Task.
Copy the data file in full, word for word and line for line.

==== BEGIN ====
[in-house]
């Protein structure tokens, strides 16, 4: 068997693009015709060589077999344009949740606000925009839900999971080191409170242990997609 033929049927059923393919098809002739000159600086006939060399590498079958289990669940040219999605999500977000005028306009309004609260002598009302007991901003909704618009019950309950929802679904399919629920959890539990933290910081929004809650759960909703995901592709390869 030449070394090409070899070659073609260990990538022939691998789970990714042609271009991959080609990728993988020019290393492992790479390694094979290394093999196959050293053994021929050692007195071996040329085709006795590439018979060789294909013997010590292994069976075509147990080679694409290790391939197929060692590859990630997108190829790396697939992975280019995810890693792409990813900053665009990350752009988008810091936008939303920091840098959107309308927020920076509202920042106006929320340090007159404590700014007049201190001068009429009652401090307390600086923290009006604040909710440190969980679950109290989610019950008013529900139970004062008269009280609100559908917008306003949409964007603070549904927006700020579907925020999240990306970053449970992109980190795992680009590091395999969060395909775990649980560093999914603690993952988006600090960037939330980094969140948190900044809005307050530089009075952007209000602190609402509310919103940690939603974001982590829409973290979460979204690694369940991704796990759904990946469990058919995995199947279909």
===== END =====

[in-house]
């Protein structure tokens, strides 16, 4: 068997693009015709060589077999344009949740606000925009839900999971080191409170242990997609 033929049927059923393919098809002739000159600086006939060399590498079958289990669940040219999605999500977000005028306009309004609260002598009302007991901003909704618009019950309950929802679904399919629920959890539990933290910081929004809650759960909703995901592709390869 030449070394090409070899070659073609260990990538022939691998789970990714042609271009991959080609990728993988020019290393492992790479390694094979290394093999196959050293053994021929050692007195071996040329085709006795590439018979060789294909013997010590292994069976075509147990080679694409290790391939197929060692590859990630997108190829790396697939992975280019995810890693792409990813900053665009990350752009988008810091936008939303920091840098959107309308927020920076509202920042106006929320340090007159404590700014007049201190001068009429009652401090307390600086923290009006604040909710440190969980679950109290989610019950008013529900139970004062008269009280609100559908917008306003949409964007603070549904927006700020579907925020999240990306970053449970992109980190795992680009590091395999969060395909775990649980560093999914603690993952988006600090960037939330980094969140948190900044809005307050530089009075952007209000602190609402509310919103940690939603974001982590829409973290979460979204690694369940991704796990759904990946469990058919995995199947279909």